• Test Code:
  • Department:
  • Test Synonyms:
    CCAAT/enhancer binding protein-alpha mutation testing
  • CPT Code(s):

Mutations in the CCAAT/enhancer binding protein-alpha (CEBPA) gene are associated with a relatively favorable prognosis in adult and pediatric patients with normal cytogenetic AML, similar to that of patients with mutant NPM1 without FLT3-ITD.  Approximately 5-10% of AML patients possess CEBPA mutations, mainly in the M1 and M2 sub-types.  The CEBPA protein is a member of the leucine zipper (LZ) transcription factor family and is a critical regulator of granulopoiesis.  Two main types of mutations have been identified in AML – nonsense mutations in the N-terminal region that prevent expression of full-length protein resulting in a truncated isoform which acts as a dominant negative inhibitor, and in-frame mutations in the C-terminal leucine zipper domain with decreased DNA binding and dimerization properties.  The CEBPA mutations characterized involve a heterogeneous array of insertions, deletions, and point mutations. A minority of cases of AML without CEBPA mutations show silencing of the gene by promoter hypermethylation.

Clinical Utility:

AML patients with a mutation in the CCAAT/enhancer binding protein-alpha (CEBPA) gene (without a corresponding FLT3 gene mutation) have a relatively favorable prognosis.  Thus, a knowledge of the CEBPA mutation status, in combination with cytogenetics, the status of other gene mutations (FLT3, NPM, DNMT3A, IDH, etc.), and clinical parameters, together allow a comprehensive assessment of AML prognostic risk and help inform appropriate management strategy.


CEBPA mutations are heterogeneous in nature and have widespread localization.  Therefore, we have developed an assay based on the work of Pabst et al. (2001) to sequence the entire coding region in all AML patients.  The CEBPA gene does not contain introns, making sequencing of the full gene more easily accomplished.  Additionally, we will continue to monitor the literature and compile a database of known polymorphisms to aid in their distinction from mutations.

Analytical Sensitivity:  Approximately 20% mutant allele.

Specimen Requirements:

  • 4-7 mL in purple (EDTA) or yellow (ACD) tube (unspun) whole blood or bone marrow.
  • If sending DNA, please send 200ng at minimum of 25ng/µL (DNA must be extracted in a CLIA-certified laboratory or a laboratory meeting equivalent requirements as determined by the CAP and/or CMS).
  • Deliver to lab at shipping address on the provided FedEx priority overnight label within 24 hours of collection; if sample cannot arrive within 24 hours, refrigerate until sample can be transported.

A REQUISITION FORM MUST ACCOMPANY ALL SAMPLES.  Please include detailed clinical information.

Test Performed (Days):


Turn Around Time:

7 – 10 Days

Shipment Sensitivity Requirements:

  • Keep specimen cold during transit, but do not ship on dry ice.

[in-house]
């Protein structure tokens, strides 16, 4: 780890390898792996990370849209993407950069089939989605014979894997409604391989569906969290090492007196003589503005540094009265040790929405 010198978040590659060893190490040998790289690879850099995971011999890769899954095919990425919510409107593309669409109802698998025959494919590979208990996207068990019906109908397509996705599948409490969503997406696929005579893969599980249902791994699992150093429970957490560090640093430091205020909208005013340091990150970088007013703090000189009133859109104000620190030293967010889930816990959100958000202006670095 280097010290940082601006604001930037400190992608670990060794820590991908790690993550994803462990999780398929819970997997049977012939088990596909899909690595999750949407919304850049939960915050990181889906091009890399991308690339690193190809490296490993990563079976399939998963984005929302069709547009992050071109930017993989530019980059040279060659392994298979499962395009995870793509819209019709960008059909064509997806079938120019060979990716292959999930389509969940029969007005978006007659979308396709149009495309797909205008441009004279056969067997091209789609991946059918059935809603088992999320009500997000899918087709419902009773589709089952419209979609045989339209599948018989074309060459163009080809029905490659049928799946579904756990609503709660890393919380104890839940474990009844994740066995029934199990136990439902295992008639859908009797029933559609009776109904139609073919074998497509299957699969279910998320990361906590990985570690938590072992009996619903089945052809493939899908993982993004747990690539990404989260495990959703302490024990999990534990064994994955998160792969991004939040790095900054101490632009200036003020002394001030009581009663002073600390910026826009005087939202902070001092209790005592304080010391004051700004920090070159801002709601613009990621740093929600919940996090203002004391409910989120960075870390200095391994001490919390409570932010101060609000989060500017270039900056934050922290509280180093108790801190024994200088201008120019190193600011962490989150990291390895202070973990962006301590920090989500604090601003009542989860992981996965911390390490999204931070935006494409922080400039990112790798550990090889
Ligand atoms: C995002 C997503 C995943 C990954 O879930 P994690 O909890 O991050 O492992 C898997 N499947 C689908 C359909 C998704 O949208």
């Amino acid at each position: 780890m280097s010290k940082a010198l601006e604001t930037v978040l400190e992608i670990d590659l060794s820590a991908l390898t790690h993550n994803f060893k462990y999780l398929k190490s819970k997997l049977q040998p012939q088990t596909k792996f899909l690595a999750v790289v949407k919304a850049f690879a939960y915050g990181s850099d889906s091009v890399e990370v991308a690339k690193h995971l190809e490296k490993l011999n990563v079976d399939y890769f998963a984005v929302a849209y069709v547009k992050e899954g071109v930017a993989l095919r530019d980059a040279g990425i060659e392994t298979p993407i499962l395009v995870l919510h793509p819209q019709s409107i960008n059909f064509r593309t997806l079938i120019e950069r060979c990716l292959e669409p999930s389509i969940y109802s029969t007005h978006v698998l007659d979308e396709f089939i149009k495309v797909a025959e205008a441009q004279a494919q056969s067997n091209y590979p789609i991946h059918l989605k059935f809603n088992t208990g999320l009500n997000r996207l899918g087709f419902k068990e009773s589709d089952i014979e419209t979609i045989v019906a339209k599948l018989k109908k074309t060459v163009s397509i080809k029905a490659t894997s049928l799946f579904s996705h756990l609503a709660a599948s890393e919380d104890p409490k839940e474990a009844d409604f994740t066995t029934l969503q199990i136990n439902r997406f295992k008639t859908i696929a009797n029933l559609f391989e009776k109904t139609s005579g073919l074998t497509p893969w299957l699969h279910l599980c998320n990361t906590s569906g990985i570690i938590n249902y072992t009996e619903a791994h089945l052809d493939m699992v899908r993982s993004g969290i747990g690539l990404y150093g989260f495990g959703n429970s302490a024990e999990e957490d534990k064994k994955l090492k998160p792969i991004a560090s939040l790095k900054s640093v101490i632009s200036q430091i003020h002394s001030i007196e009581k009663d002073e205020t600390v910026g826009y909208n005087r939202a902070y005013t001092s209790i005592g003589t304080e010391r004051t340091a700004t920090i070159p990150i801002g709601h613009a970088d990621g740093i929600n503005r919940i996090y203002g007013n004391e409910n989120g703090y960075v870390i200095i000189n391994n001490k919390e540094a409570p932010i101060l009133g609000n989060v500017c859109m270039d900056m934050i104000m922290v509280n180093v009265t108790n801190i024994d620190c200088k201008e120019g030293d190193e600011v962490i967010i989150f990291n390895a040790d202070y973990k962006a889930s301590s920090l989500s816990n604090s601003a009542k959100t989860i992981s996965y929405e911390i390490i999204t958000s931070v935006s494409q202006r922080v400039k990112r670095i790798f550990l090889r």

• Please contact Client Services at (855) 535-1522 for shipping kits and instructions. 
  • Use the cold pack provided in the KDL shipping kit. 
  • Ship the specimen overnight express, using the FedEx priority overnight label provided.


  1. Benthaus et al., 2008.  Rapid and sensitive screening for CEBPA mutations in acute myeloid leukemia.  British J. Haemotology 143:230-239.
  2. Dohner and Dohner, 2008.  Molecular characterization of acute myeloid leukemia.  Haematologica 93:976-982.
  3. Ho et al., 2009.  Prevalence and prognostic implications of CEBPA mutations in pediatric acute myeloid leukemia (AML): a report from the Children’s Oncology Group.  Blood 25:6558-6566.
  4. Leecharendkeat et al., 2008.  CCAAT/enhancer binding protein-alpha polymorphisms occur more frequently than mutations in acute myeloid leukemia and exist across all cytogenetic risk groups and leukemia subtypes.  Int. J. Cancer 123:2321-2326.
  5. Marcucci et al., 2008.  Prognostic significance of, and gene and microRNA expression signatures associated with CEBPA mutations in cytogenetically normal acute myeloid leukemia with high-risk molecular features; a cancer and leukemia group B study.  J. of Clinical Oncology (online version 10.1200/JCO.2008.17.5554) 1-13.
  6. Pabst et al., 2001.  Dominant-negative mutations of CEBPA, encoding CCAAT/enhancer binding protein alpha (C/EBPalpha), in acute myeloid leukemia.  Nature Genetics 27:263-270.
  7. Preudhomme et al., 2002.  Favorable prognostic significance of CEBPA mutations in patients with de novo acute myeloid leukemia: a study from the Acute Leukemia French Association (ALFA).  Blood 100:2717-2723.
  8.  Renneville et al., 2008. Cooperating gene mutations in acute myeloid leukemia: a review of the literature.  Leukemia 22:915-931.
  9.  Wouters et al., 2007.  Distinct gene expression profiles of acute myeloid/T-lymphoid leukemia with silenced CEBPA and mutations in NOTCH1.  Blood 110:3706-3714.

Additional Info:

The Knight Cancer Institute at Oregon Health & Science University is a pioneer in the field of precision cancer medicine. The institute's director, Brian Druker, M.D., helped prove it was possible to shut down just the cells that enable cancer to grow. This breakthrough has made once-fatal forms of the disease manageable and transformed how cancer is treated. The OHSU Knight Cancer Institute is the only National Cancer Institute-designated Cancer Center between Sacramento and Seattle – an honor earned only by the nation's top cancer centers. It is headquarters for one of the National Cancer Institute's largest research collaboratives, SWOG, in addition to offering the latest treatments and technologies as well as hundreds of research studies and clinical trials.

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